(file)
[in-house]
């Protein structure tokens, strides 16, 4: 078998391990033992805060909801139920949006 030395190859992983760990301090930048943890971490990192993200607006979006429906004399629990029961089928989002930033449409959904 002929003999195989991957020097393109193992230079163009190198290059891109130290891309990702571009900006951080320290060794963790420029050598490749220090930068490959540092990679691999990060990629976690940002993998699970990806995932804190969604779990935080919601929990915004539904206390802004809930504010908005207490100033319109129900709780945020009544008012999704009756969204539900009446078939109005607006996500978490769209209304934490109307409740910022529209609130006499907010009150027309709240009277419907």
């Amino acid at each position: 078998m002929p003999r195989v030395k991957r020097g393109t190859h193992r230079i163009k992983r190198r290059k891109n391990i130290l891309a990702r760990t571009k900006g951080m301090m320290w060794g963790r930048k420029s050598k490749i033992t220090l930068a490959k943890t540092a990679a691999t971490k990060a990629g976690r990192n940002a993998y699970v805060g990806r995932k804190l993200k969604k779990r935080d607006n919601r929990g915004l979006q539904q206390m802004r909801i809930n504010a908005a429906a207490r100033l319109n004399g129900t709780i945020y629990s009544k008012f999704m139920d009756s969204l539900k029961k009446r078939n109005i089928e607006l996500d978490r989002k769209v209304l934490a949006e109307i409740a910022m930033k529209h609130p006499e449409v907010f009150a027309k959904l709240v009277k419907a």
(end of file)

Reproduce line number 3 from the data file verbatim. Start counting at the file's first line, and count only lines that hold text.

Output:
């Amino acid at each position: 078998m002929p003999r195989v030395k991957r020097g393109t190859h193992r230079i163009k992983r190198r290059k891109n391990i130290l891309a990702r760990t571009k900006g951080m301090m320290w060794g963790r930048k420029s050598k490749i033992t220090l930068a490959k943890t540092a990679a691999t971490k990060a990629g976690r990192n940002a993998y699970v805060g990806r995932k804190l993200k969604k779990r935080d607006n919601r929990g915004l979006q539904q206390m802004r909801i809930n504010a908005a429906a207490r100033l319109n004399g129900t709780i945020y629990s009544k008012f999704m139920d009756s969204l539900k029961k009446r078939n109005i089928e607006l996500d978490r989002k769209v209304l934490a949006e109307i409740a910022m930033k529209h609130p006499e449409v907010f009150a027309k959904l709240v009277k419907a």